The Readout Damian Garde & Meghana Keshavan

A peek behind the startup veil

Public companies have to disclose to their stockholders the minutiae of each expenditure, of each home run and each shuddering failure. Private companies, on the other hand, can rake in millions of venture dollars — and stay absolutely mum about what they actually do with it.

STAT’s Kate Sheridan takes a peek behind the private company veil, analyzing the performance of four biotech startups — Vor Biopharma, Tiburio Therapeutics, Apic Bio, and Ribon Therapeutics. 

Are these stealthy startups doing what they said they’d do with their funding? And how are they doing, overall? 

Read more.

STAT Madness 2020!

Will it be a DNA microscope? How about a gene therapy for “bubble boy” disease? Or maybe nano-robots that scour your teeth for plaque? 

Voting kicks off this week for STAT Madness — our very own bracket-style competition to determine which researcher’s science is the most exciting for the year. Help us choose between 64 different entrants to see who deserves academic glory.

Last year, a tinnitus treatment from University of Michigan gained the top slot — in which electrical stimulation from a device helped lessen these frustrating phantom noises. 

Who will win it all this year? 

Vote here.

George Scangos tapped as BIO’s coronavirus czar

BIO has tasked former Biogen chief George Scangos with leading the trade group’s response to the coronavirus outbreak, Reuters reports. Scangos currently heads the Bay Area startup Vir Biotechnology, which is working on its own coronavirus therapy — teaming up with China’s WuXi Biologics to create monoclonal antibody drugs.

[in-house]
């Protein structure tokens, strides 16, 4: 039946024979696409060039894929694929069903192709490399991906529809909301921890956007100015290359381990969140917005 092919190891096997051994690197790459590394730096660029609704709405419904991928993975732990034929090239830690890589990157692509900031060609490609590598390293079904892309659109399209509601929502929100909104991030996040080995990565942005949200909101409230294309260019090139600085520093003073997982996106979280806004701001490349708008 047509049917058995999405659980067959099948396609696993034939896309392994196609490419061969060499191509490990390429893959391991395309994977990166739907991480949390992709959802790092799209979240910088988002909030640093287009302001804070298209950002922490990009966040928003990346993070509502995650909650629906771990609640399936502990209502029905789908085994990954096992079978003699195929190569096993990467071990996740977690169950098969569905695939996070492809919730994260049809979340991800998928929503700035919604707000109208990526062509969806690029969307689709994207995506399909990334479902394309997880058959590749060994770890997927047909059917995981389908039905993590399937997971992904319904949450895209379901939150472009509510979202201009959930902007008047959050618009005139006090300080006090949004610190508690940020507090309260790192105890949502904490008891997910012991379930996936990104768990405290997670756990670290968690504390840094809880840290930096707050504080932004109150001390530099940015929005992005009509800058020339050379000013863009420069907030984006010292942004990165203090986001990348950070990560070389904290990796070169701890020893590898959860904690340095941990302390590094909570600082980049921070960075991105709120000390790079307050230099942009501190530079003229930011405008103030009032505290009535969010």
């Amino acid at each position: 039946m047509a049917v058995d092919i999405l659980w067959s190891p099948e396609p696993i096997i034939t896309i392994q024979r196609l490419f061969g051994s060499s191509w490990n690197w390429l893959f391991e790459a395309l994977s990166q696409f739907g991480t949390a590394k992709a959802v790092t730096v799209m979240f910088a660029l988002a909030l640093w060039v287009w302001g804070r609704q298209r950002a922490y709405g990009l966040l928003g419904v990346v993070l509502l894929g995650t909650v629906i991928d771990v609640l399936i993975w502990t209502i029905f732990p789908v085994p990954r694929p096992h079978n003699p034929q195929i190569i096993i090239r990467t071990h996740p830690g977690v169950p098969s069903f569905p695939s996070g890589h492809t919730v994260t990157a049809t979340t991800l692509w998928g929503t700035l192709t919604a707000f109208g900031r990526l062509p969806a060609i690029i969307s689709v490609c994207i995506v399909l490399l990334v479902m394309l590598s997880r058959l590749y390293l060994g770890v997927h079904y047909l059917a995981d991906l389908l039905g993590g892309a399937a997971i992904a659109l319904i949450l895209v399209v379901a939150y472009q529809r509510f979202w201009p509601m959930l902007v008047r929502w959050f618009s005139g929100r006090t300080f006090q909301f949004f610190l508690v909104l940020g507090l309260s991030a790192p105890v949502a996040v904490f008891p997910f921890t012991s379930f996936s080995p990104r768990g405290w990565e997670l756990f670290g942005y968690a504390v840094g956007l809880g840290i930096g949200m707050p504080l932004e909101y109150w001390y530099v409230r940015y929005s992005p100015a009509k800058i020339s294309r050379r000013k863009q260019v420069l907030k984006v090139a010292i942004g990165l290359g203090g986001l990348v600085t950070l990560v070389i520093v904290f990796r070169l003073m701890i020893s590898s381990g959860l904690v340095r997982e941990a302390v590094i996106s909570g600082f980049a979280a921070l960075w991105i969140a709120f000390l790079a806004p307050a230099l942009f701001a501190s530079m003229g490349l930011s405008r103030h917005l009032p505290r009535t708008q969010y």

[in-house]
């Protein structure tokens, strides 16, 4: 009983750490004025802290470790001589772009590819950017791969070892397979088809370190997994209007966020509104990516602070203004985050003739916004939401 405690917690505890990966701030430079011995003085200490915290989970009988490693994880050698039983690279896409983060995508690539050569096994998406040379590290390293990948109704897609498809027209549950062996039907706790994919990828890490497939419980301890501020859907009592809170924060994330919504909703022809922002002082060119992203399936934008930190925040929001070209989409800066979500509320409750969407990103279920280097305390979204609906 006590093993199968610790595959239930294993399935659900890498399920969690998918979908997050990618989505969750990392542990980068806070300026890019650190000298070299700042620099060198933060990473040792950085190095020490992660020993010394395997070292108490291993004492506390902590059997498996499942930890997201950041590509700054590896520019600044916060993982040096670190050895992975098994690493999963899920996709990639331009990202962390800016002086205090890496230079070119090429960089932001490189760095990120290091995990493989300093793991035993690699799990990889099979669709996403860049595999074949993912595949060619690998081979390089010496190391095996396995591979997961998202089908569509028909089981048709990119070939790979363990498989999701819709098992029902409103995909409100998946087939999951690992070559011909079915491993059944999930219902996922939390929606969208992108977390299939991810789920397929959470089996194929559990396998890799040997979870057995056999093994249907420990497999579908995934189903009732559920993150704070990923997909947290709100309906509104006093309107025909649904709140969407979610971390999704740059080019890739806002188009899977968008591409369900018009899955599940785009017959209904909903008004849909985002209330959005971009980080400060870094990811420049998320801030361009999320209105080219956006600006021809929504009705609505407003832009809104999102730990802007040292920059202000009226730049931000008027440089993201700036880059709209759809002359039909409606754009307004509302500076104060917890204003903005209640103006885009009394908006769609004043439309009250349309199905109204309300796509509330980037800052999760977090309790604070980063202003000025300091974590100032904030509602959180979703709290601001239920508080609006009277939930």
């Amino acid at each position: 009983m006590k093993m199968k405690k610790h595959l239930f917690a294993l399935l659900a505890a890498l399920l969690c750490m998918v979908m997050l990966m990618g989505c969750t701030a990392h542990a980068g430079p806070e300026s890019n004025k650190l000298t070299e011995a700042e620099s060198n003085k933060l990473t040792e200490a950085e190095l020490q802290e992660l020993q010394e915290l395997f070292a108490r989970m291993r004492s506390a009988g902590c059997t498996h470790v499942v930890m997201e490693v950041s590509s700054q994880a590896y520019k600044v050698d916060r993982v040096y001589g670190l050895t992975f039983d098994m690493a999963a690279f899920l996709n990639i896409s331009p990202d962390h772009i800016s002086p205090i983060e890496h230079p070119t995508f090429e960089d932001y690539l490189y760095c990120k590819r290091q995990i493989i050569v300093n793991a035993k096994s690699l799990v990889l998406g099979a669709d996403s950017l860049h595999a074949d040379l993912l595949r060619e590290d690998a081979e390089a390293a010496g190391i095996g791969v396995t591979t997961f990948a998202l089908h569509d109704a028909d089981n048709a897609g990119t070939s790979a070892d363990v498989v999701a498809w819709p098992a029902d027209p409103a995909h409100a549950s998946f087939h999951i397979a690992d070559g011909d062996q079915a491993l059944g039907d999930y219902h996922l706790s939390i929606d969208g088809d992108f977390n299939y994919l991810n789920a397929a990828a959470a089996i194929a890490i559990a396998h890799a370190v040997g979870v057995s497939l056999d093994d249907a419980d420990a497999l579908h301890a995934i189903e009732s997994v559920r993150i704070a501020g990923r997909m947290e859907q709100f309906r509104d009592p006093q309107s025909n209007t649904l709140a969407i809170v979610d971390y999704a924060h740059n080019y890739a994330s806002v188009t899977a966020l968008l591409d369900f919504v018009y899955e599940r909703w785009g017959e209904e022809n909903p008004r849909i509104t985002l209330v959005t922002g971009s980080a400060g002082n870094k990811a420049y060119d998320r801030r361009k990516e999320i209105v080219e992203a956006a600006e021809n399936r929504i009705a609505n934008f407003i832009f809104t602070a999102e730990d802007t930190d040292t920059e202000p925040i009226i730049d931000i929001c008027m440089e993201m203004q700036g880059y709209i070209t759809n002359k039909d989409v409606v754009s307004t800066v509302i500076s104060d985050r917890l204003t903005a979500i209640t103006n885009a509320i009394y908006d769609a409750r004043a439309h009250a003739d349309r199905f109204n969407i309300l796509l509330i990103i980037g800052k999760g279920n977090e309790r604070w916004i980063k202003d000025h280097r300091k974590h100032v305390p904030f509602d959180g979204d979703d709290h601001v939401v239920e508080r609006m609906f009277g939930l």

About 20 BIO member companies are researching therapeutics, vaccines, or diagnostics that target the virus. 

“The role is still evolving but it is clear someone needs to pick up the reins,” Scangos told Reuters. 

Coronavirus cancellations

Conventions are notorious hotbeds for disease transmission, with germy handshakes and standing-room-only talks breeding contagion. It's no wonder at least two biotech conferences have been cancelled in the next week, as a precaution against promulgating a coronavirus outbreak. 

The ESMO Targeted Anticancer Therapies Congress, meant to run March 2-4 in Paris, was canceled — as was the International Symposium on Amyloidosis in Spain

Alnylam, for what it's worth, announced via Twitter that it'd be holding off on presenting its own amyloidosis data until a more opportune (read: virus-free) time. 

Still scheduled for this weekend in Boston: CROI.

More reads

  • Cambridge biotech Moderna leads in the race for a coronavirus vaccine. (Boston Globe)
  • Partisan bickering delayed Zika funding for months. With coronavirus, experts worry history will repeat itself. (STAT)
  • FDA approves a generic version fo the drug Martin Shkreli monopolized. (STAT)
  • Sanofi to pay nearly $12 million for illegally using a charity to pay kickbacks to Medicare patients. (STAT

Thanks for reading! More tomorrow,


Monday, March 2, 2020


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